United States District Court, M.D. Florida, Jacksonville Division
WALTER H. CARY, III, Plaintiff,
HONORABLE DARRYL DANIELS, et al., Defendants.
ORDER OF DISMISSAL WITHOUT PREJUDICE
MORALES HOWARD UNITED STATES DISTRICT JUDGE.
Walter H. Cary, III, a pretrial detainee at the Clay County
Jail in Green Cove Springs, Florida, initiated this action on
April 6, 2018, by filing a pro se Complaint for Violation of
Civil Rights (Complaint; Doc. 1). In the Complaint, Cary
names the following Defendants: (1) Clay County Sheriff
Darryl Daniels; (2) Clay County Sheriff's Office; and (3)
Clay County Jail. He asserts that jail officers violated his
and other detainees' federal constitutional rights when
they "thumb[ed] their nose[s] at the rights of the
pretrial detainees." See Complaint at 4. He
states that he and other pretrial detainees are housed in
subpar conditions at the jail. As relief, he requests
compensatory and punitive damages. He also seeks a Court
order directing the jail officials to "cease and desist
the violation of pretrial detainees' constitutional
rights." Id. at 5.
Prison Litigation Reform Act requires the Court to dismiss
this case at any time if the Court determines that the action
is frivolous, malicious, fails to state a claim upon which
relief can be granted or seeks monetary relief against a
defendant who is immune from such relief. See 28
U.S.C. § 1915(e)(2)(B)(i)-(iii). Additionally, the Court
must read Plaintiff's pro se allegations in a liberal
fashion. Haines v. Kerner, 404 U.S. 519 (1972).
claim is frivolous if it is without arguable merit either in
law or fact." Bilal v. Driver, 251 F.3d 1346,
1349 (11th Cir. 2001) (citing Battle v. Central State
Hosp., 898 F.2d 126, 129 (11th Cir. 1990)). A complaint
filed in forma pauperis which fails to state a claim
under Fed.R.Civ.P. 12(b)(6) is not automatically frivolous.
Neitzke v. Williams, 490 U.S. 319, 328 (1989).
Section 1915(e)(2)(B)(i) dismissals should only be ordered
when the legal theories are "indisputably meritless,
" id. at 327, or when the claims rely on
factual allegations which are "clearly baseless."
Denton v. Hernandez, 504 U.S. 25, 32 (1992).
"Frivolous claims include claims 'describing
fantastic or delusional scenarios, claims with which federal
district judges are all too familiar.'"
Bilal, 251 F.3d at 1349 (quoting Neitzke,
490 U.S. at 328). Additionally, a claim may be dismissed as
frivolous when it appears that a plaintiff has little or no
chance of success. Id.
state a claim under 42 U.S.C. § 1983, a plaintiff must
allege that (1) the defendant deprived him of a right secured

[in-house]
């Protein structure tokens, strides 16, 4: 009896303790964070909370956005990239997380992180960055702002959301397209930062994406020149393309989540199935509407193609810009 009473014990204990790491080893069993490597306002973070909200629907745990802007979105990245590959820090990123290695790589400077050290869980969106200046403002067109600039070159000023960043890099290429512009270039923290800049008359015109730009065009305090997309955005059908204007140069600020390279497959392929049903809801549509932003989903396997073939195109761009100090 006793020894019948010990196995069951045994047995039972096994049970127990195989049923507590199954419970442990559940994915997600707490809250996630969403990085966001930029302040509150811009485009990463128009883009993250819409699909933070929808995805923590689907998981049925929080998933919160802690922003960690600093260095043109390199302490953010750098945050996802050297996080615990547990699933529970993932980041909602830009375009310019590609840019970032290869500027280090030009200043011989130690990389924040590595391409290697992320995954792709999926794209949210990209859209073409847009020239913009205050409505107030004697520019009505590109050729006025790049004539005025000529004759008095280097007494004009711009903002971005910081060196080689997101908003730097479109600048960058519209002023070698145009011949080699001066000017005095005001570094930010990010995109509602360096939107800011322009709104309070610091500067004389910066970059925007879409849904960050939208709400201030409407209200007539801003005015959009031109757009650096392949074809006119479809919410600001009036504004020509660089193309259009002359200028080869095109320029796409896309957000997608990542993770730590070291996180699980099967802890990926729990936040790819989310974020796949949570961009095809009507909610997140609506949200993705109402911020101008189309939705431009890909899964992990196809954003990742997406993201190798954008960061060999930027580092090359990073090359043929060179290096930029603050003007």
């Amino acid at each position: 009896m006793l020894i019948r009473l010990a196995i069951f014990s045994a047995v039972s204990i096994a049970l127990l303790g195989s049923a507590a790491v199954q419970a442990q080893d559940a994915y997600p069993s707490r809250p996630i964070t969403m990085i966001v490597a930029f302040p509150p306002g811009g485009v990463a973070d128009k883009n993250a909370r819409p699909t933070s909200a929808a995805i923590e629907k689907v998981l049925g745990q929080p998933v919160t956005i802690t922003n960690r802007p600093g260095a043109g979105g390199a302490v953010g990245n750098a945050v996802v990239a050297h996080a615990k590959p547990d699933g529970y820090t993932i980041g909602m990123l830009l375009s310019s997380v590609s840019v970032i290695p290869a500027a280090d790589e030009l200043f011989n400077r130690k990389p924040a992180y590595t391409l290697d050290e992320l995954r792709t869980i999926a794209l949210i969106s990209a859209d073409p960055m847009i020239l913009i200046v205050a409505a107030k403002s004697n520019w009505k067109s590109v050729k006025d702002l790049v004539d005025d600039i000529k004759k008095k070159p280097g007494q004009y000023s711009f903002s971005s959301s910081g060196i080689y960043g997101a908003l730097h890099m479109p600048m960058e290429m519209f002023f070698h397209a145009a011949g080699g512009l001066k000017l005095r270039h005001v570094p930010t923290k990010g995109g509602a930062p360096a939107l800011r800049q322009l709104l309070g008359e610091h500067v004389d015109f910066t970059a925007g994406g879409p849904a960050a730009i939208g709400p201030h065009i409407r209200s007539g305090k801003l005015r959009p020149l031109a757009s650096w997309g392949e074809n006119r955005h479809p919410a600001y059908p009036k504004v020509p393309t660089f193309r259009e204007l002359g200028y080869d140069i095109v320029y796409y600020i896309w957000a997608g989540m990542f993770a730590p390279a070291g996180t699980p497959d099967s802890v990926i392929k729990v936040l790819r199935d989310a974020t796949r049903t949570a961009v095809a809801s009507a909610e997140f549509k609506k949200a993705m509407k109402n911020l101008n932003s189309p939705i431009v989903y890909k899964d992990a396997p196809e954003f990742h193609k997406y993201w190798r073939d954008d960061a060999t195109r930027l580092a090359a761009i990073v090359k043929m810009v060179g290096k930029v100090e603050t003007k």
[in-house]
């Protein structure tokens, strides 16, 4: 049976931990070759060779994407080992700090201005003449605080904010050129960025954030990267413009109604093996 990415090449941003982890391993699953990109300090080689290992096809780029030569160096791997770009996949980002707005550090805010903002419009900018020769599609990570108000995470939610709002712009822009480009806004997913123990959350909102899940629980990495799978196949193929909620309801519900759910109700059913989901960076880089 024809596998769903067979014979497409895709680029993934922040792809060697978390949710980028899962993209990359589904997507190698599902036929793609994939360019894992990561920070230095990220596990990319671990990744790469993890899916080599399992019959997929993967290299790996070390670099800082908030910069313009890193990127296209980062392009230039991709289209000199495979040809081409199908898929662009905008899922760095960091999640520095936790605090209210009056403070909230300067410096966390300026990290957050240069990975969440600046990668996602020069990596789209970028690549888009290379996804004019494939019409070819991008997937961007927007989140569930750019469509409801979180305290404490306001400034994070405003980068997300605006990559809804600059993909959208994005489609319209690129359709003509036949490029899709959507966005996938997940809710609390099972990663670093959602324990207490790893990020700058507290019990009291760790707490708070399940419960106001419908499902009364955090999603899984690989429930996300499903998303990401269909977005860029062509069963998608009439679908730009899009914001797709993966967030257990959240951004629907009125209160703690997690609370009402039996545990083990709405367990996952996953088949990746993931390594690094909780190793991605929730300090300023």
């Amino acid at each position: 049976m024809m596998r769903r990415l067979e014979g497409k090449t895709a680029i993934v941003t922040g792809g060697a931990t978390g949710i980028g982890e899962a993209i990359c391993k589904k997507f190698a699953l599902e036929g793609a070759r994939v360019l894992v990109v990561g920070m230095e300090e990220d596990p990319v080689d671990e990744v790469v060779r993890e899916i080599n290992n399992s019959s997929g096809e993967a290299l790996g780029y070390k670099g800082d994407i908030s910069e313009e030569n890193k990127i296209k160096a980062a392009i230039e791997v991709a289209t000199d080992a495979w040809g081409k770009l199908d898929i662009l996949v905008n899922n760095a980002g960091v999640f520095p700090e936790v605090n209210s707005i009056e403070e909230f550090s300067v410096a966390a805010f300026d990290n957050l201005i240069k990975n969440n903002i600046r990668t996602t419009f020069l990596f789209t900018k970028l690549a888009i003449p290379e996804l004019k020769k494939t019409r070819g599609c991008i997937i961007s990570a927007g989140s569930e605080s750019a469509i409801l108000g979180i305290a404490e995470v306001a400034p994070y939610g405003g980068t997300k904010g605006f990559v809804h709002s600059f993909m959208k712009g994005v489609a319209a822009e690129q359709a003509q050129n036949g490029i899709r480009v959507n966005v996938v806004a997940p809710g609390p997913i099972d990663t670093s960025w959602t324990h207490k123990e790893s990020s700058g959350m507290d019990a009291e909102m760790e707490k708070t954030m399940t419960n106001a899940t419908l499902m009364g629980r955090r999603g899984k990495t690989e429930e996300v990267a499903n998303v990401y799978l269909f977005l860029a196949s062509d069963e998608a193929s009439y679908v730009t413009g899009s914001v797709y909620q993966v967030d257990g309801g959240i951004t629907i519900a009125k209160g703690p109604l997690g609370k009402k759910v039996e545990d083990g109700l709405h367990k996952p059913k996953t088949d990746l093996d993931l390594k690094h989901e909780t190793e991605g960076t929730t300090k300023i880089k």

under the United States Constitution or federal law, and (2)
such deprivation occurred under color of state law.
Salvato v. Miley, 790 F.3d 1286, 1295 (11th Cir.
2015); Bingham v. Thomas, 654 F.3d 1171, 1175 (11th
Cir. 2011) (per curiam) (citation omitted); Richardson v.
Johnson, 598 F.3d 734, 737 (11th Cir. 2010) (per curiam)
(citations omitted). Moreover, the Eleventh Circuit
"'requires proof of an affirmative causal connection
between the official's acts or omissions and the alleged
constitutional deprivation' in § 1983 cases."
Rodriguez v. Sec'y, Dep't of Corr., 508 F.3d
611, 625 (11th Cir. 2007) (quoting Zatler v.
Wainwright, 802 F.2d 397, 401 (11th Cir. 1986)). More
than conclusory and vague allegations are required to state a
cause of action under 42 U.S.C. § 1983. See L.S.T.,
Inc., v. Crow, 49 F.3d 679, 684 (11th Cir. 1995) (per
curiam); Fullman, 739 F.2d 553, 556-57 (11th Cir.
1984). As such, "'conclusory allegations,
unwarranted deductions of facts, or legal conclusions
masquerading as facts will not prevent dismissal.'"
Rehberger v. Henry Cty., Ga., 577 Fed.Appx. 937, 938
(11th Cir. 2014) (per curiam) (citation omitted). In the
absence of well-pled facts suggesting a federal
constitutional deprivation or violation of a federal right,
Plaintiff cannot sustain a cause of action against the
names the Clay County Sheriff's Office and Jail as
Defendants. Whether a party has the capacity to be sued is
determined by the law of the state in which the district
court sits. Dean v. Barber, 951 F.2d 1210, 1214-15
(11th Cir. 1992) (stating that certain subdivisions of local
or county governments, such as sheriff's departments and
police departments, generally are not legal entities subject
to suit). "Florida law has not established Sheriff's
offices as separate legal entities with the capacity to be
sued." Faulkner v. Monroe Cty. Sheriff's
Dep't, 523 Fed.Appx. 696, 701 (11th Cir. 2013).
Thus, a district court does not err in dismissing a claim
against a Florida Sheriff's office. Id.
Moreover, Florida law "does not recognize a jail
facility as a legal entity separate and apart from the
Sheriff charged with its operation and control."
Monroe v. Jail, No. 2:15-cv-729-FtM-99MRM, 2015 WL
7777521, at *2 (M.D. Fla. Dec. 3, 2015) (citing Chapter 30,
Florida Statutes); see Mellen v. Florida, No.
3:13-cv-1233-J-34PDB, 2014 WL 5093885, at *8 (M.D. Fla. Oct.
9, 2014). Because the Clay County Sheriff's Office and